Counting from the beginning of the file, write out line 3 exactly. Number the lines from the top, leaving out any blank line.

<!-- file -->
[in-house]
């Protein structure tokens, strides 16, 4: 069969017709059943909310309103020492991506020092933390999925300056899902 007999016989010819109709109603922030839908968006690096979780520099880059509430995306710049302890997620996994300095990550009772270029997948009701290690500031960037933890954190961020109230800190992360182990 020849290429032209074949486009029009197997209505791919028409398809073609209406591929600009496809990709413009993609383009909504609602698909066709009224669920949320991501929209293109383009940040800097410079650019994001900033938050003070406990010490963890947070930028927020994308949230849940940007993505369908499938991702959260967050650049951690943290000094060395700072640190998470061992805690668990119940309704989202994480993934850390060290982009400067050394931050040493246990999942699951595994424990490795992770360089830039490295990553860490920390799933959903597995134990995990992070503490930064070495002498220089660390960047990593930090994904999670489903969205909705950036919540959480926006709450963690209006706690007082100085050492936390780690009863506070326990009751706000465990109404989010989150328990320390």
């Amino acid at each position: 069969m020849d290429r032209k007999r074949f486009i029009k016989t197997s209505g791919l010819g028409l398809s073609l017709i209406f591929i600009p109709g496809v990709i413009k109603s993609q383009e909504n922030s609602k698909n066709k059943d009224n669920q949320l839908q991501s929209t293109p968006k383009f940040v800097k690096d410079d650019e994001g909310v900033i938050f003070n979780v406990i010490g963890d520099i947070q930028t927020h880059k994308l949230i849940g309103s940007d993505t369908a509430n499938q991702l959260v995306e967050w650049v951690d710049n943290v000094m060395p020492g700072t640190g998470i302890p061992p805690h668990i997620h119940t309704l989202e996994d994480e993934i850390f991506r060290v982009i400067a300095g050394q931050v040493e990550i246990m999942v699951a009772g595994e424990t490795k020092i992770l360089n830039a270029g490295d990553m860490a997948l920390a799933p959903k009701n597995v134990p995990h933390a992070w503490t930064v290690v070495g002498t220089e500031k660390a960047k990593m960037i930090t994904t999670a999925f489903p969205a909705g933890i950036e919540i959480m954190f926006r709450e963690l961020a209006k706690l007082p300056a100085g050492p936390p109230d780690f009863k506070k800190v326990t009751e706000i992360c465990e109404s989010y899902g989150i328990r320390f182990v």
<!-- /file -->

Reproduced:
């Amino acid at each position: 069969m020849d290429r032209k007999r074949f486009i029009k016989t197997s209505g791919l010819g028409l398809s073609l017709i209406f591929i600009p109709g496809v990709i413009k109603s993609q383009e909504n922030s609602k698909n066709k059943d009224n669920q949320l839908q991501s929209t293109p968006k383009f940040v800097k690096d410079d650019e994001g909310v900033i938050f003070n979780v406990i010490g963890d520099i947070q930028t927020h880059k994308l949230i849940g309103s940007d993505t369908a509430n499938q991702l959260v995306e967050w650049v951690d710049n943290v000094m060395p020492g700072t640190g998470i302890p061992p805690h668990i997620h119940t309704l989202e996994d994480e993934i850390f991506r060290v982009i400067a300095g050394q931050v040493e990550i246990m999942v699951a009772g595994e424990t490795k020092i992770l360089n830039a270029g490295d990553m860490a997948l920390a799933p959903k009701n597995v134990p995990h933390a992070w503490t930064v290690v070495g002498t220089e500031k660390a960047k990593m960037i930090t994904t999670a999925f489903p969205a909705g933890i950036e919540i959480m954190f926006r709450e963690l961020a209006k706690l007082p300056a100085g050492p936390p109230d780690f009863k506070k800190v326990t009751e706000i992360c465990e109404s989010y899902g989150i328990r320390f182990v």